In the space between the swipe and the orgasm. Between first point of contact and the big conversion. That’s where you have to dig in.
At least that’s what inspired me – really inspired me – at the recent Tout le monde UX event on the theme of eroticism. Beyond showcasing a few sexy products and services, the night was a powerful, if absurd, illustration of the importance of knowing what you’re getting into and with whom. The same rules apply in sex as in e-commerce: success comes from having an intimate knowledge of the user experience every step of the way.
That night, on Mont-Royal Avenue, Antoine Azar of Mobilogie (Logient) presented the new toy, hot out of the oven, from the sizzling Véronique Verreault: a connected object, remote controlled by a mobile application. I wouldn’t go so far as to call it a “smart object” but it’s certainly insertable. Ergonomic and comfortable, or so I’m told. Easy to clean, too, at least that’s what you’d hope. Vibrant, red… Very on trend: a perfect example of the Internet of things, wearables, anonymous social networks – in short, it’s an object that feels very much like a product of the times (no, I didn’t touch it).
At the core of this fine example of industrial and software design, is a richness born of knowing your users’ needs first hand. A product this personal can’t be designed based on vague generalizations. Mary, 35, loves Game of Thrones and eats sushi every Tuesday, is all fine and well, but it doesn’t help much when the time comes to convince Mary to insert a Bluetooth vibrator with a little tail use our product. No, my dear!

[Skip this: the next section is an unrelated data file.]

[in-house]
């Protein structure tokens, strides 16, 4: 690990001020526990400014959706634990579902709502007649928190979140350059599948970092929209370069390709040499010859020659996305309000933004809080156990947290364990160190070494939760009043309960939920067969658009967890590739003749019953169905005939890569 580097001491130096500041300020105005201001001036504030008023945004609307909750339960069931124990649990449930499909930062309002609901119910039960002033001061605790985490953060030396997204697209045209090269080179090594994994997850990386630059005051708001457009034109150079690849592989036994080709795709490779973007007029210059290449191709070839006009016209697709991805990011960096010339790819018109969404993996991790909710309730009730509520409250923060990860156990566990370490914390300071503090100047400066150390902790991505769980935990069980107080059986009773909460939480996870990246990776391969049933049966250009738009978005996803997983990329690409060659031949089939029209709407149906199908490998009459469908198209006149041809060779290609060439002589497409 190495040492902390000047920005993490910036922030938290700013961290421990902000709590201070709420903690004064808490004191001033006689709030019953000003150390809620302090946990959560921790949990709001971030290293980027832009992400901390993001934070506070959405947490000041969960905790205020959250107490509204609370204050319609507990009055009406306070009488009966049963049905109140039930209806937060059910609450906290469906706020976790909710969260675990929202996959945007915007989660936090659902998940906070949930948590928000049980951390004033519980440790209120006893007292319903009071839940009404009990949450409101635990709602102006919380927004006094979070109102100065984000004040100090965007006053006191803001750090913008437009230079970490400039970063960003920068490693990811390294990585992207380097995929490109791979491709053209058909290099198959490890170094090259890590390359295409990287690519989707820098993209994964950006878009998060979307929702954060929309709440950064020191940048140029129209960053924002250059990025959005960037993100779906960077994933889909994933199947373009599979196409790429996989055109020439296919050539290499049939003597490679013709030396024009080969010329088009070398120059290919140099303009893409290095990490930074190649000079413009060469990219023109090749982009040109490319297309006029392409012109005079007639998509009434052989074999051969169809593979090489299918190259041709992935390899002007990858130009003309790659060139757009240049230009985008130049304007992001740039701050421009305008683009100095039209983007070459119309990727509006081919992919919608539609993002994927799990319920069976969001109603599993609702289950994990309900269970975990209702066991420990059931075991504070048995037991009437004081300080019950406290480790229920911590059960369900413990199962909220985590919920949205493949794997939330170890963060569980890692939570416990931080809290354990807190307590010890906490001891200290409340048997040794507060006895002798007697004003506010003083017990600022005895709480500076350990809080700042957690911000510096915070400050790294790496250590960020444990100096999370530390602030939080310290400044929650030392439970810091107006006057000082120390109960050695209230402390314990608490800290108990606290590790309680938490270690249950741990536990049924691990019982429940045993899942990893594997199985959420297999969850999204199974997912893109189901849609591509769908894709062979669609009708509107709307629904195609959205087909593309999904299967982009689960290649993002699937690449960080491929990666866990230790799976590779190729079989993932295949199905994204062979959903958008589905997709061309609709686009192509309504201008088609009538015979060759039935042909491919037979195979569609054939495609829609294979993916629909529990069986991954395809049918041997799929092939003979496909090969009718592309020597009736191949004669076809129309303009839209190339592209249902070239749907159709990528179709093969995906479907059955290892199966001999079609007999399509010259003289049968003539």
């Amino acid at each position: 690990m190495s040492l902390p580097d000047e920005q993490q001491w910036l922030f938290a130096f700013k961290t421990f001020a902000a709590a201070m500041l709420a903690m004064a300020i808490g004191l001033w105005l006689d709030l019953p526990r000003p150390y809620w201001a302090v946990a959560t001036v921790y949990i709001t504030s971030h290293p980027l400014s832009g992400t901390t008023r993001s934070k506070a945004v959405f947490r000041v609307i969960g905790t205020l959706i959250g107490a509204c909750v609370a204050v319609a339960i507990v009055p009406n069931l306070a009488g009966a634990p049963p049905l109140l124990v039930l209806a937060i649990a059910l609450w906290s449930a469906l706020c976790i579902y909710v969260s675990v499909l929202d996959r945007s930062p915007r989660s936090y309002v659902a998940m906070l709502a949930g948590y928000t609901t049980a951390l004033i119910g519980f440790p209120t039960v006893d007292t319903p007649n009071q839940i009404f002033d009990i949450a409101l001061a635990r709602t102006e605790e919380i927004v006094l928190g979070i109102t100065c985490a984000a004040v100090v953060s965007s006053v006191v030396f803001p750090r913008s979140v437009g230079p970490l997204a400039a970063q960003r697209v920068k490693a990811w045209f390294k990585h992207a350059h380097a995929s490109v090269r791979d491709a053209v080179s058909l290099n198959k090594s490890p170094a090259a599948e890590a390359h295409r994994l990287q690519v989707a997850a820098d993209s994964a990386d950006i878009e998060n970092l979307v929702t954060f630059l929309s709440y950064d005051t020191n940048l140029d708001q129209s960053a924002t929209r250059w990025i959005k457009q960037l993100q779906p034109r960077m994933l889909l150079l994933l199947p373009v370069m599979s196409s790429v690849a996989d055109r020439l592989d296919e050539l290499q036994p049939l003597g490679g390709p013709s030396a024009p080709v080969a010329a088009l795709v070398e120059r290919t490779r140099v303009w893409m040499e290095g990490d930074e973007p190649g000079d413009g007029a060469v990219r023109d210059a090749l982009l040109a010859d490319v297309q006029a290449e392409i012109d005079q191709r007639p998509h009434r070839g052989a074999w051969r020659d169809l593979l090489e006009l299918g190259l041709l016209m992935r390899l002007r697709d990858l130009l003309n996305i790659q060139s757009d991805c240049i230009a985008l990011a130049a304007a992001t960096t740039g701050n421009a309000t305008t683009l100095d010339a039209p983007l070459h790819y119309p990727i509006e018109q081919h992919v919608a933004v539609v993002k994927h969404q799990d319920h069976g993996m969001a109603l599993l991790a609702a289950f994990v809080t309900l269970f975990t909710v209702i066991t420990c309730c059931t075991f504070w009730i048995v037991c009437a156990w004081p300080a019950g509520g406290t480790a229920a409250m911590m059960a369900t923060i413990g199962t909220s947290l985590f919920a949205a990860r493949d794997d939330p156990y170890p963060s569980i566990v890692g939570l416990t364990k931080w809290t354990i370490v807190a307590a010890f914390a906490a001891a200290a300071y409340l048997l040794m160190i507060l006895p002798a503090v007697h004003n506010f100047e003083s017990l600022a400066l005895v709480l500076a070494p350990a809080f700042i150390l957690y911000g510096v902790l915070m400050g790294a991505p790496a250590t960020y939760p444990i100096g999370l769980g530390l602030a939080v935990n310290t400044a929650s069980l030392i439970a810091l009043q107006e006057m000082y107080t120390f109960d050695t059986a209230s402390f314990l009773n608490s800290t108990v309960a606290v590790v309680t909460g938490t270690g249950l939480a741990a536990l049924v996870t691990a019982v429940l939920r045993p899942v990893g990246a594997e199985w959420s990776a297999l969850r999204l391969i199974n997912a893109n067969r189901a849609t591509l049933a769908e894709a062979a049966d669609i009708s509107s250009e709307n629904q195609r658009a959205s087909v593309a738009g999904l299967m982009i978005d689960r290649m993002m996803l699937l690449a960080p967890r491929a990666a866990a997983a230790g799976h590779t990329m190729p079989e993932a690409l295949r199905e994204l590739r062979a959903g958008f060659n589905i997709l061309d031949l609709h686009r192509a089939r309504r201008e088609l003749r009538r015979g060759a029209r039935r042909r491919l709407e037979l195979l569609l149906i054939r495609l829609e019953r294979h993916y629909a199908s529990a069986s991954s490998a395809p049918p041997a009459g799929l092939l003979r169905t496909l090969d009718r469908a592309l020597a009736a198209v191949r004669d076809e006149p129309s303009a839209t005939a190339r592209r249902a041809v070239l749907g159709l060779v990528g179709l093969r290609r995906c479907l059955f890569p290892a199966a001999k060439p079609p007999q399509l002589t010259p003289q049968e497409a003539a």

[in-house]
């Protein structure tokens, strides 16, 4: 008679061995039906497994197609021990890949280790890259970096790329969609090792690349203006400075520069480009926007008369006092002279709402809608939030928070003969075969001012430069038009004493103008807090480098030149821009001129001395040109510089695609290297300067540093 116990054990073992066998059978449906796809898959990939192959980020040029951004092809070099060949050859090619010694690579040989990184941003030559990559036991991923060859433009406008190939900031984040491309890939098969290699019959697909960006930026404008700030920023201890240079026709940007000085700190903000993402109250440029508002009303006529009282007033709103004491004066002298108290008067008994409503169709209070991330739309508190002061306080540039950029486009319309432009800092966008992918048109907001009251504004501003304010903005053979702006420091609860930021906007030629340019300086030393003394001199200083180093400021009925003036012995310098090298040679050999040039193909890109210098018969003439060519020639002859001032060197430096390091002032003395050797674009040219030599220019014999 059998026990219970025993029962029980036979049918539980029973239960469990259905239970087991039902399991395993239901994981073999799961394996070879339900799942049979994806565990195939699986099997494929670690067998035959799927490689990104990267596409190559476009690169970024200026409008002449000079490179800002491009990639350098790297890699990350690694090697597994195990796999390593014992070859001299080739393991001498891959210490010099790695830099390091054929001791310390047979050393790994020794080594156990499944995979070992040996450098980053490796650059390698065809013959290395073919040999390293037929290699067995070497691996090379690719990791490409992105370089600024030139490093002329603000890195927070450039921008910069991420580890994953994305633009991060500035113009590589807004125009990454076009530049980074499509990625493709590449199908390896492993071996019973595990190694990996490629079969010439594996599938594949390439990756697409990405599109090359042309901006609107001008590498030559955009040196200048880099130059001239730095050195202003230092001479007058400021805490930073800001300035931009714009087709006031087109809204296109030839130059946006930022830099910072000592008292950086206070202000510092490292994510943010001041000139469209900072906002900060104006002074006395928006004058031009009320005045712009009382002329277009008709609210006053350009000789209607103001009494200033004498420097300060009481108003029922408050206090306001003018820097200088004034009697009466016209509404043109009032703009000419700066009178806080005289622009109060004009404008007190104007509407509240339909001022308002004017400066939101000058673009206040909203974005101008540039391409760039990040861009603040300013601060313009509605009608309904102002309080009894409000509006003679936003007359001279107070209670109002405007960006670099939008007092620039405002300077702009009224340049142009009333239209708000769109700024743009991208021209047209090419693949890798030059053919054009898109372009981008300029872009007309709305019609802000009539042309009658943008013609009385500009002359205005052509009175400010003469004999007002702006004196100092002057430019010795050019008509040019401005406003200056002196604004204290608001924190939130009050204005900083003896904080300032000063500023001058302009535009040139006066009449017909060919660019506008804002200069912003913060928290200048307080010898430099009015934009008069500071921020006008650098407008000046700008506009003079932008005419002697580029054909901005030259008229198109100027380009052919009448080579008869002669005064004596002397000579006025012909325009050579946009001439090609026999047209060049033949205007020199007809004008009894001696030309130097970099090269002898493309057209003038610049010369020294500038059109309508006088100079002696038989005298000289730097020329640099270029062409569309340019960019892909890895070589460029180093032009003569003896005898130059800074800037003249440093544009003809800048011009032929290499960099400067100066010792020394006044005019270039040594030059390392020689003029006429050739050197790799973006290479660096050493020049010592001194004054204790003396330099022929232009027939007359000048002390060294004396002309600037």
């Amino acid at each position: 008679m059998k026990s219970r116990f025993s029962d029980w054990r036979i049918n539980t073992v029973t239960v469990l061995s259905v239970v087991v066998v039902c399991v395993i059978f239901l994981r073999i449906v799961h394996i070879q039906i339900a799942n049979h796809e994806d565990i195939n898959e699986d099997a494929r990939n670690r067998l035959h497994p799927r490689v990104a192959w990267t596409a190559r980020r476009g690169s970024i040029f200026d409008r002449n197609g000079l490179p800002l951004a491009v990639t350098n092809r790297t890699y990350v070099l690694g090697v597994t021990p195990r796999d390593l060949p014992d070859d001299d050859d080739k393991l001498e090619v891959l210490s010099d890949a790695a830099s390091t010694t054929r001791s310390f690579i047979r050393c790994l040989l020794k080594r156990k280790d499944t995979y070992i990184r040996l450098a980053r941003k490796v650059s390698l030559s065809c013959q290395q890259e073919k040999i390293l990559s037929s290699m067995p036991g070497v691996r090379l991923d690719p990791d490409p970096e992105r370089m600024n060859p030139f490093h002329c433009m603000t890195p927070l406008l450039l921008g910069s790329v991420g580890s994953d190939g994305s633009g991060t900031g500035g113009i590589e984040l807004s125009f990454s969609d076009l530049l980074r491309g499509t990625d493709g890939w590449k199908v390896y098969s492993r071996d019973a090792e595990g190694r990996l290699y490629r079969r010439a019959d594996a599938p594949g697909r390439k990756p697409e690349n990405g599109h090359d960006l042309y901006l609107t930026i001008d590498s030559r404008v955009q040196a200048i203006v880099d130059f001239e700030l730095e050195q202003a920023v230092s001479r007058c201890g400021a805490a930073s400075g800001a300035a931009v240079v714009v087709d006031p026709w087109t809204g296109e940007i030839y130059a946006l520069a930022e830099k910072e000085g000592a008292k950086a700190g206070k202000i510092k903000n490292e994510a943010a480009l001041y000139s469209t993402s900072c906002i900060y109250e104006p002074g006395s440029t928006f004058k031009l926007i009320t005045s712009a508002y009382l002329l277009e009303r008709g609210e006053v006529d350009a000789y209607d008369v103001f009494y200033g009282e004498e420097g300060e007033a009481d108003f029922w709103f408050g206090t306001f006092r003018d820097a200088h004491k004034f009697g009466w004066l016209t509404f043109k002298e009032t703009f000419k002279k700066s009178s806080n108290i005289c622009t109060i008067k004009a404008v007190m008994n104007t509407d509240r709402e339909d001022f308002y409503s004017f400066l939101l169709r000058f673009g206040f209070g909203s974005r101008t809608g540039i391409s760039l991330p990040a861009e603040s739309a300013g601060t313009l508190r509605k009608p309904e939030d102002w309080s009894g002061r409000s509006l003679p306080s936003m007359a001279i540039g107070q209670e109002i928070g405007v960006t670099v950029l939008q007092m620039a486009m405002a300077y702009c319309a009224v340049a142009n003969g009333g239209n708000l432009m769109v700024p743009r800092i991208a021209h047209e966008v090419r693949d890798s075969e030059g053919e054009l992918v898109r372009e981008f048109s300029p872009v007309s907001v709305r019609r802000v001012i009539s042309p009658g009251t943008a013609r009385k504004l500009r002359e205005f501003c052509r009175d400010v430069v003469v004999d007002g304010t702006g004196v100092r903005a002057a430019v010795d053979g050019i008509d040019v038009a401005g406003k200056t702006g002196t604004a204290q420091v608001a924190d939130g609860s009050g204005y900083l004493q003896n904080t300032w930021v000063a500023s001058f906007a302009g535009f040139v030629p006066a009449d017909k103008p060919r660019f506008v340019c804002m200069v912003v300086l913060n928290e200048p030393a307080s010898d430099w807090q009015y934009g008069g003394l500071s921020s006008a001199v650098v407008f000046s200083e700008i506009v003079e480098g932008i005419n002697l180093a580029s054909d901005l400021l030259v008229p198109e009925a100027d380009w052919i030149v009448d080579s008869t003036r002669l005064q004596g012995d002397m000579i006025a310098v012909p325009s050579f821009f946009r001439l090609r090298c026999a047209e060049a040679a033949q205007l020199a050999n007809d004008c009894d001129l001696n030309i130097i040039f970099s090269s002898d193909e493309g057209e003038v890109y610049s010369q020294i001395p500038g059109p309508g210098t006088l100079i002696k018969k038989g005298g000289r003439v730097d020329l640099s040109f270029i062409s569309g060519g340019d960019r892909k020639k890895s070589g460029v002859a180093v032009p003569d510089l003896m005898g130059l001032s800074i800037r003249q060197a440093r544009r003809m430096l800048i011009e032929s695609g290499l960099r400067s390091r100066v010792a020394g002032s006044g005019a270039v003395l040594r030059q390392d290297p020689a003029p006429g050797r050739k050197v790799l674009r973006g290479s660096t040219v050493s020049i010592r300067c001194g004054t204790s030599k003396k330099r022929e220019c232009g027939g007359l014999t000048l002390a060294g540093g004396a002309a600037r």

To be relevant, UX research needs to get up close and personal, and dive into a world of subtle motivations and fragile interactions. It’s a level of user knowledge that’s all the more fascinating because it’s so rarely achieved. I found the discussion around the notion of control in the dominant-submissive relationship particularly intriguing:
“It’s always the submissive partner who’s in control,” asserts Azar. It’s the indispensable condition that underpins the relationship – an issue of trust.
What about you? Who is in control in your relationships with clients? Who is the submissive one?
We never talk in terms like this when we’re building an omni-channel strategy (evil, evil marketing boy!), but after this presentation, I think it’s a creative exercise worth trying. I have a suspicion that an unorthodox conceptualization methodology based around these ideas might give rise to some surprising lessons.
Yup… I’m going to break the taboo, and give it a try. I’ll let you know how it goes.
Speaking of taboos, this edition of TLMUX also turned the spotlight on Leeloo. Leewho?
“Gays have Grindr, heteros have Tinder, and now libertines have LeeLoo on their phones,” says the brochure.
Without getting into the details, the startup mainly shared the detailed user journey that guided the development of LeeLoo. A rich and well informed journey, peppered with missed meet ups, lies of every shape and size, technical difficulties, failed desires, fruitless research, and half-fulfilled fantasies. A goldmine for a UX study! This type of mapping could only be produced by initiates to the field of study. It says something about the advantages of investing in the discovery phase, and in understanding the user’s reality: you should. Anyone can make a meetup app (check out the app store!). Building a fiery community while protecting the privacy of unknown couples-who’d-rather-their-mother-in-law-not-know-more-than-she-should… Well that’s another level of complexity altogether.
In a nutshell, a stimulating TLMUX* event! We left (with a lovely pair of handcuffs won at the raffle) convinced that you need to get into bed with your subject, and live your clients’ pain points, to then be able to move ahead more smoothly. No naughty word play intended.
*Adviso is a partner sponsor of Soirées TLMUX and invites you to come out and take part. It’s free, and it doesn’t suck.